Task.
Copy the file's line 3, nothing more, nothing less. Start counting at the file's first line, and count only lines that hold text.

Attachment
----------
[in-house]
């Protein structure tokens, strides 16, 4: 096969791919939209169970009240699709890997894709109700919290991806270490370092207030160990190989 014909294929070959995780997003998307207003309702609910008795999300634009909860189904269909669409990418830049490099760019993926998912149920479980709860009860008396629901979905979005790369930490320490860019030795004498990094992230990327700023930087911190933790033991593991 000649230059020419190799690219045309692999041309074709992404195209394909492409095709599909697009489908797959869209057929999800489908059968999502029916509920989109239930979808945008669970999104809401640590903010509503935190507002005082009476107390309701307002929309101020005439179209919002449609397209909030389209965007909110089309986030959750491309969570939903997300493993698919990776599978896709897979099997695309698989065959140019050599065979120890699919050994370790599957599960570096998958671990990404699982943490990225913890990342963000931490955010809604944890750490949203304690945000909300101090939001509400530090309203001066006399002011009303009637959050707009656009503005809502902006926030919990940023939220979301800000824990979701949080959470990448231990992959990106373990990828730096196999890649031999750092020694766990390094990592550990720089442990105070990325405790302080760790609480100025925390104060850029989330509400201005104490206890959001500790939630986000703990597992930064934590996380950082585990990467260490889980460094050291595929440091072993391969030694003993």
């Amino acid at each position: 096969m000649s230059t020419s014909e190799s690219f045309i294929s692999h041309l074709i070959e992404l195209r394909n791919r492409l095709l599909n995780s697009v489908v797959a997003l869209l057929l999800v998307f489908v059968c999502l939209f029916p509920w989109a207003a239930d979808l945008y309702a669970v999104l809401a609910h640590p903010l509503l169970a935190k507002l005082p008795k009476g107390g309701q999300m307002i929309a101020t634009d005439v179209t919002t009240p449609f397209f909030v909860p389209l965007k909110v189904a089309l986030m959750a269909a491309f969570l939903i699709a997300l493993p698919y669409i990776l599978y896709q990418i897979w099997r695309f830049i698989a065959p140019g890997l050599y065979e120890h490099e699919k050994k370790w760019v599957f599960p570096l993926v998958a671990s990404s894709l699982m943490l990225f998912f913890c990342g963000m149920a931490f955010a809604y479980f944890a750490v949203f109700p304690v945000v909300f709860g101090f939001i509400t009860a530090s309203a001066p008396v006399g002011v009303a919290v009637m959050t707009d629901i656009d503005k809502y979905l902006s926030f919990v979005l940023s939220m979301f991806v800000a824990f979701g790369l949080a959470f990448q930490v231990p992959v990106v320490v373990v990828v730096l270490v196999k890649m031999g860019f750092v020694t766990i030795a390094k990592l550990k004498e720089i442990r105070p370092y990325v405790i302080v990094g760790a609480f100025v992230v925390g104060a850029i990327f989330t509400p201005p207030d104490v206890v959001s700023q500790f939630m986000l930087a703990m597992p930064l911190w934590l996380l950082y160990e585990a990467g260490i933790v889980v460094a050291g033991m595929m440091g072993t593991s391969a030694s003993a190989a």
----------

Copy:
């Amino acid at each position: 096969m000649s230059t020419s014909e190799s690219f045309i294929s692999h041309l074709i070959e992404l195209r394909n791919r492409l095709l599909n995780s697009v489908v797959a997003l869209l057929l999800v998307f489908v059968c999502l939209f029916p509920w989109a207003a239930d979808l945008y309702a669970v999104l809401a609910h640590p903010l509503l169970a935190k507002l005082p008795k009476g107390g309701q999300m307002i929309a101020t634009d005439v179209t919002t009240p449609f397209f909030v909860p389209l965007k909110v189904a089309l986030m959750a269909a491309f969570l939903i699709a997300l493993p698919y669409i990776l599978y896709q990418i897979w099997r695309f830049i698989a065959p140019g890997l050599y065979e120890h490099e699919k050994k370790w760019v599957f599960p570096l993926v998958a671990s990404s894709l699982m943490l990225f998912f913890c990342g963000m149920a931490f955010a809604y479980f944890a750490v949203f109700p304690v945000v909300f709860g101090f939001i509400t009860a530090s309203a001066p008396v006399g002011v009303a919290v009637m959050t707009d629901i656009d503005k809502y979905l902006s926030f919990v979005l940023s939220m979301f991806v800000a824990f979701g790369l949080a959470f990448q930490v231990p992959v990106v320490v373990v990828v730096l270490v196999k890649m031999g860019f750092v020694t766990i030795a390094k990592l550990k004498e720089i442990r105070p370092y990325v405790i302080v990094g760790a609480f100025v992230v925390g104060a850029i990327f989330t509400p201005p207030d104490v206890v959001s700023q500790f939630m986000l930087a703990m597992p930064l911190w934590l996380l950082y160990e585990a990467g260490i933790v889980v460094a050291g033991m595929m440091g072993t593991s391969a030694s003993a190989a």